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Whose Values?

It doesn’t make sense to apply a postmodern interpretation of societies that are only now undergoing the modernization process.

by Martin Ehl 12 September 2017

At a recent debate during the Economic Forum held last week in the southern Polish town of Krynica, Polish Prime Minister Beata Szydlo quoted a Western politician, whose name she did not mention. During a summit in Brussels, she said, the politician told her: “You have values, we have money.” The quotation was meant to defend the populist and nationalist government of the Law and Justice party (PiS), which has built its program and rhetoric on defending traditional, Catholic Church-sanctioned tenets such as the family, boosting the national economy, and taking pride in the historical achievements of the Polish nation.

 

Just like Hungary over the last couple of years under Prime Minister Viktor Orban, Poland has been clashing with the “decadent” European Union. Orban, a former liberal, has been exploring his own (and his party’s) traditional roots: getting closer to Hungary’s churches (Catholic and Protestant); speaking about the country’s rich national history, and taking pride in the preservation of a distinct language and culture in the midst of Slavic and Germanic nations.

 

Traditional values are, to a great extent, the ideological pillars of politics also in Lithuania and Slovakia, two countries where the Catholic Church has a strong influence. And one can even spot similar values-based rhetoric during these pre-election times in the Czech Republic, which portrays itself as probably the most atheistic nation in the world after North Korea.

 

No one would argue that this value-based rhetoric is skillfully put to use for gaining or keeping political power – and that it works. 

 

In contrast stands the European Commission, which speaks about common European values arguments erupt with the Polish or Hungarian governments, whether about rule of law or respect for minorities. While Europe speaks about individual rights with an emphasis on minorities of different kinds, Central European conservatives interpret this as the rights of a family composed of a man and a woman, pride in national history, and resistance to different kinds of past, present and future dangers – represented, for example, by Germany, at the moment a popular topic with the Polish government.

 

As Szydlo showed during the discussion in Krynica, the value-based debate is not always understood by Western policymakers and analysts in the same way. This kind of understanding, of a person’s motivations and background, is essential whether you agree with your partner or not. And I would argue that our Western partners can do more in this respect, in light of the growing East/West divisions within the EU.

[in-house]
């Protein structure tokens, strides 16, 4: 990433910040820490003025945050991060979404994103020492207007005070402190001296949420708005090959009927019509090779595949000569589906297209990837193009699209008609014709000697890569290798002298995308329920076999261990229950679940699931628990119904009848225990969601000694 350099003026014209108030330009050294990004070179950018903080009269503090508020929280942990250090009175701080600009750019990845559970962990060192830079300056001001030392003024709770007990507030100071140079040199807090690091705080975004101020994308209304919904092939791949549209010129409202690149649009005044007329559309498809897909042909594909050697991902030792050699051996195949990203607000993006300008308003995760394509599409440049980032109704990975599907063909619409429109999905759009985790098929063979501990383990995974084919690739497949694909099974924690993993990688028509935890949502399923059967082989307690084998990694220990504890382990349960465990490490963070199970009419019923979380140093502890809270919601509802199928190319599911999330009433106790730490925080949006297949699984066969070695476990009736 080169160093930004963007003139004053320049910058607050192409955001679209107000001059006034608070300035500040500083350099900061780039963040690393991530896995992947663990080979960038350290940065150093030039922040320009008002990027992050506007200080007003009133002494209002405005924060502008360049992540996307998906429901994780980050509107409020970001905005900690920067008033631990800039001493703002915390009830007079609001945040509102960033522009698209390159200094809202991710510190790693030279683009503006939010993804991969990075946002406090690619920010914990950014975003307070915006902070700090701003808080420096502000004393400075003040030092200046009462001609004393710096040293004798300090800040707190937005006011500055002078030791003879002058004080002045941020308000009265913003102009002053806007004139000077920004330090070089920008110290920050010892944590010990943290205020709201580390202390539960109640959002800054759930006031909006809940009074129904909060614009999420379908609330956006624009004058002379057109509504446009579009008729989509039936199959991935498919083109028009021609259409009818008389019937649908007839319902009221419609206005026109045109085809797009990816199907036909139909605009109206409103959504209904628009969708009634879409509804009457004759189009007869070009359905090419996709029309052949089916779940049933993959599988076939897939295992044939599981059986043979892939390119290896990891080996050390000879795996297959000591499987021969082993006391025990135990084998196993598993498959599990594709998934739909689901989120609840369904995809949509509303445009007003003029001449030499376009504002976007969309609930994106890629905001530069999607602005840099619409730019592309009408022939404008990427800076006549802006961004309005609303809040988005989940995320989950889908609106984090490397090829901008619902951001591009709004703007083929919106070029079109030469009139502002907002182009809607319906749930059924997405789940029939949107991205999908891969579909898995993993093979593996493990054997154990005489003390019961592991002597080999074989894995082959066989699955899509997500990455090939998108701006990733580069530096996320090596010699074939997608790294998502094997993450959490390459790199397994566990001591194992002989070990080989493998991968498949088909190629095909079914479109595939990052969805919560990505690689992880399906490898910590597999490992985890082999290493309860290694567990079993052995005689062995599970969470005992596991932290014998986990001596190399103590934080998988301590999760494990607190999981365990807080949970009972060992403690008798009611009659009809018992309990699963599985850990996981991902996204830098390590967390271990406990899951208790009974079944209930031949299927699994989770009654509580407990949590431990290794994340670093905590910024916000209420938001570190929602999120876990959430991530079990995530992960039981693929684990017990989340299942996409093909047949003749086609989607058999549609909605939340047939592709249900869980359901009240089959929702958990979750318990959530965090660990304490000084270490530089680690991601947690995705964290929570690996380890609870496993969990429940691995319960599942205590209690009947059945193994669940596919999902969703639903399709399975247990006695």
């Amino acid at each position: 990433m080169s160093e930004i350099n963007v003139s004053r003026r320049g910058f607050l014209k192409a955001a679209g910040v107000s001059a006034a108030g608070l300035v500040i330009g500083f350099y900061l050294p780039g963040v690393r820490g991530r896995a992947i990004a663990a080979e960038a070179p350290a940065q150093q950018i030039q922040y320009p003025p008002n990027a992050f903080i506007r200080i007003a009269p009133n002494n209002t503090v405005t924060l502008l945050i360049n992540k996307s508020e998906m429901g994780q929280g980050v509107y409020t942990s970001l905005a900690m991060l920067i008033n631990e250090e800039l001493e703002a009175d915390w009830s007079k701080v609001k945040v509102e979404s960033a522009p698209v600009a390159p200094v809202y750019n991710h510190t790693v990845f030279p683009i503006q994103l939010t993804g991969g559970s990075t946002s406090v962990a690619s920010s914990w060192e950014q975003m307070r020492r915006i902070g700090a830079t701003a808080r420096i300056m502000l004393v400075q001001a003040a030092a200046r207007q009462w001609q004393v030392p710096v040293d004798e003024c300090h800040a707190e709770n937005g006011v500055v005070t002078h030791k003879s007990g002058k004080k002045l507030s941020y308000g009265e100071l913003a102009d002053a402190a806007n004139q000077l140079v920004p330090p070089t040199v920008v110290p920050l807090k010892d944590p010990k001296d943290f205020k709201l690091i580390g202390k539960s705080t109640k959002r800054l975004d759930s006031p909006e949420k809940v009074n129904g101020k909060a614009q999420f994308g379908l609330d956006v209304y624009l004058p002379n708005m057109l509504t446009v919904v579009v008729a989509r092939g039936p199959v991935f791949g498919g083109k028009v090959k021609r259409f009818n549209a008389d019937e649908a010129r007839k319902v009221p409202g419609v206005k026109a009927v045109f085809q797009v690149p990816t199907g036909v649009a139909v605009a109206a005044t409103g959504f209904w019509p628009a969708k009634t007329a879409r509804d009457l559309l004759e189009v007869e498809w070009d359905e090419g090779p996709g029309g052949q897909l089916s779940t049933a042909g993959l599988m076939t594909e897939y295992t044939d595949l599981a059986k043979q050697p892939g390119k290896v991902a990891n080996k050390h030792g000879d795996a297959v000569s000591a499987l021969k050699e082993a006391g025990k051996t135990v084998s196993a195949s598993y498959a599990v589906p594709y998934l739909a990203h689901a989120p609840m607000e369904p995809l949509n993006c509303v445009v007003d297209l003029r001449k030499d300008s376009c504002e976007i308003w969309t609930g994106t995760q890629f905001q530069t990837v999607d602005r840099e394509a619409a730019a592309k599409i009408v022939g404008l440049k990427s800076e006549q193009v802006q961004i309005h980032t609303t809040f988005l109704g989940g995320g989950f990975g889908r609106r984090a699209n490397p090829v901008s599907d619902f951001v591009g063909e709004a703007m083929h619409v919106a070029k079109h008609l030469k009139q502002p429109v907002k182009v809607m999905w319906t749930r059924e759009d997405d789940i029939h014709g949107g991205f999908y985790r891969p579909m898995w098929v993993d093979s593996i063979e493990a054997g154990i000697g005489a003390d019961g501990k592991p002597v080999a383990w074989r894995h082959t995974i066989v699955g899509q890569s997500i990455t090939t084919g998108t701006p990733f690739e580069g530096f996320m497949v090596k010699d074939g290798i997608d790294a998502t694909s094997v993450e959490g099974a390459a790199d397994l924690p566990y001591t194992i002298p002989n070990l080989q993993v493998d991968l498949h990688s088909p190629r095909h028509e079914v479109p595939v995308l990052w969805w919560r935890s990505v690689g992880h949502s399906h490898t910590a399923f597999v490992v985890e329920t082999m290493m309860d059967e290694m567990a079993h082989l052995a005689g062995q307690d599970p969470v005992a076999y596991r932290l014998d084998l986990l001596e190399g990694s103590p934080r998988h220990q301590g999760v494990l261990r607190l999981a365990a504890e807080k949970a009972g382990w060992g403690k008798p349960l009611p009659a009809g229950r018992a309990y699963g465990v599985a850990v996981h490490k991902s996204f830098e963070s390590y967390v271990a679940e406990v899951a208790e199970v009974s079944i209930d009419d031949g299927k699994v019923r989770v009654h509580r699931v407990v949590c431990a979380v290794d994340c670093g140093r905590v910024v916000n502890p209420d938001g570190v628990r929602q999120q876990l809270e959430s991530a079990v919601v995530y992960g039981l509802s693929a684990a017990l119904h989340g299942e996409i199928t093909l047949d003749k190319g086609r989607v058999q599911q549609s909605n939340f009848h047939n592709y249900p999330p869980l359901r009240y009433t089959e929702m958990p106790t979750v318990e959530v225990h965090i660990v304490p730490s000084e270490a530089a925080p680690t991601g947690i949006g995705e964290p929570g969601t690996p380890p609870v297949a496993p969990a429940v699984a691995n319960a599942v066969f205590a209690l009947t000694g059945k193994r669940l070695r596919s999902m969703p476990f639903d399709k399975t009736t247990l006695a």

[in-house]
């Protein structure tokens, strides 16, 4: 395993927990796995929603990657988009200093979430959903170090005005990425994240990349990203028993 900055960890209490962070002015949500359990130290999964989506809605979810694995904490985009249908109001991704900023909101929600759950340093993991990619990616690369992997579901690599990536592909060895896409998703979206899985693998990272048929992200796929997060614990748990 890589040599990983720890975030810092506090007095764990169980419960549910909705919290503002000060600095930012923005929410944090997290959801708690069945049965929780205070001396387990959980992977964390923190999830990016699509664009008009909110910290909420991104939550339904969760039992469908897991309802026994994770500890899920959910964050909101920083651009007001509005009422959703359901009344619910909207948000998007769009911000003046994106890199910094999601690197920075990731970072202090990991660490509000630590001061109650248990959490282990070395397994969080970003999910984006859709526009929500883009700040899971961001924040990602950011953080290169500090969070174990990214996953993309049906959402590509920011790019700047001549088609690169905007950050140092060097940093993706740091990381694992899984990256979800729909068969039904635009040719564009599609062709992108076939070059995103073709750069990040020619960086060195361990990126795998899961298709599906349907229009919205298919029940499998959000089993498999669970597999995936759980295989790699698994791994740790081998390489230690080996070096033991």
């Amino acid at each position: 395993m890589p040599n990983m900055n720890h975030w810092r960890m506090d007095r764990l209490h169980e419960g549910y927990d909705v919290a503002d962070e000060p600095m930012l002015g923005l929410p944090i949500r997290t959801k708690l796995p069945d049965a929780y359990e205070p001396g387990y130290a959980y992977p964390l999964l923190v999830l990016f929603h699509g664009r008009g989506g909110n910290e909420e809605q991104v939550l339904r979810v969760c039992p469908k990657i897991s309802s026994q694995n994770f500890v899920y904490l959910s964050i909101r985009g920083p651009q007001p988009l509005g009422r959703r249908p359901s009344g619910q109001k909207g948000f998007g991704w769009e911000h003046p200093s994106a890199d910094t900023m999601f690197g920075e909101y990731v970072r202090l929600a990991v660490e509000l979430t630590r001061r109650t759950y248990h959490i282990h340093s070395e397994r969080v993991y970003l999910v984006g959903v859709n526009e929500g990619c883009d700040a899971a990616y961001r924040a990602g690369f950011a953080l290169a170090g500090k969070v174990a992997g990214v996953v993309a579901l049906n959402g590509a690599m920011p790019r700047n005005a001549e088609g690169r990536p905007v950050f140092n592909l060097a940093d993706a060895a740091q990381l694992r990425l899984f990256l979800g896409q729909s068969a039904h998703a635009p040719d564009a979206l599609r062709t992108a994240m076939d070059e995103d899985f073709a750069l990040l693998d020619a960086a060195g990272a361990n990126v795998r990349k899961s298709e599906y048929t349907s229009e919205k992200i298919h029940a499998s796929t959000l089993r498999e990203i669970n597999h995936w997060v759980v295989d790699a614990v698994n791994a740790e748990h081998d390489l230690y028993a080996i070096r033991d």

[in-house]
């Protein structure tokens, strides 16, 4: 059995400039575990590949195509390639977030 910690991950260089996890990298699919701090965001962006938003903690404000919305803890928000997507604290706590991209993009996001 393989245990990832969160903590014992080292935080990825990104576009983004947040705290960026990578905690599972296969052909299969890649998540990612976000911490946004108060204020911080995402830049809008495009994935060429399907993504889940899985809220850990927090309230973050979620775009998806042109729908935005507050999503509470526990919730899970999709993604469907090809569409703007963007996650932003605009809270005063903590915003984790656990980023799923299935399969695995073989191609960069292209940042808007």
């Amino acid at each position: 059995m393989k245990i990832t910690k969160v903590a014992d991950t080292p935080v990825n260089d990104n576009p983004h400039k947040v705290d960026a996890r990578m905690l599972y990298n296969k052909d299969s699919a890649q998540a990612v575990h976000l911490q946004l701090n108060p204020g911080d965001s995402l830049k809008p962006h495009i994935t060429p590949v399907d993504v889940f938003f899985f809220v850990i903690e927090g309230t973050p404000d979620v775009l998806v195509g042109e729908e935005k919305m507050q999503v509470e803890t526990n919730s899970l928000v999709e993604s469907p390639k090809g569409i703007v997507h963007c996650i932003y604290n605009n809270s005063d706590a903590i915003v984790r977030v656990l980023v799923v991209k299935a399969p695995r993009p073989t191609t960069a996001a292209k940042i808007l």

Basically, one cannot apply a postmodern interpretation of societies that are only now undergoing the modernization process. The multicultural discourse, itself under heavy scrutiny in Western Europe, was to a great extent the result of a colonial past. And how are countries like Poland or the Czech Republic, for example, supposed to accept that, in recent history, they were more like colonies than colonial powers? How to look at the rights of ethnic minorities without prejudice if history (mostly World War II) has irreversibly altered the ethically rich and diverse fabric of these countries? And how to speak about homosexual marriage, if it’s only been possible in the last 27 years to talk openly about same-sex relationships?

 

For example, France abolished a law from 1960, according to which homosexuality could be prosecuted, only in 1981, and it took until 2013 to legalize same-sex marriage. If the free, democratic, and pluralistic Western societies took long, painful decades to achieve such progress, isn’t it too much to ask that post-communist countries should make the same strides in a couple of years?

 

Yes, post-communist EU members could have used the time that has passed since 1989 much more effectively, but value-based changes take decades and generations. During the same debate with Szydlo in Krynica, Bruce Stokes from the Pew Research Center spoke about how long it took the United States – decades –to accept divorce or the rights of LGBT members as a fact of life and part of the value system within society.

 

Four decades of communism should not be used as an excuse for the current backsliding away from liberal democracy in the region. But, coming from Western politicians such as French President Emmanuel Macron or European Commission President Jean-Claude Juncker, it is hard to see how the value-based blame game can be used constructively with Central European’s EU members.

 

The transformation of societies and economies in the post-communist space has not been easy, and the financial crisis has shown how shallow and weak were the strides toward democracy made by state institutions. The catch-up process is not only an economic task that can be measured by statistics, but also a mental one – and people are confused because a lot of pro-democracy, pro-European, and pro-liberal politicians ended up as the corrupt and discredited ones (see Slovakia, Hungary, or Poland).

 

What I would ask our Western partners is to go easy on the constant finger-pointing and the use of words like populists, nationalists, and Eurosceptics. Put more energy into growing your knowledge of the local motivations and history. A good place to start would be to send here journalists who have at least some knowledge of local languages, reality, and history, and not the ones whom one side or another can manipulate – as I have seen many times in the past years.

Martin Ehl 
is the foreign editor of the Czech daily Hospodarske noviny. He tweets at @MartinCZV4EU.
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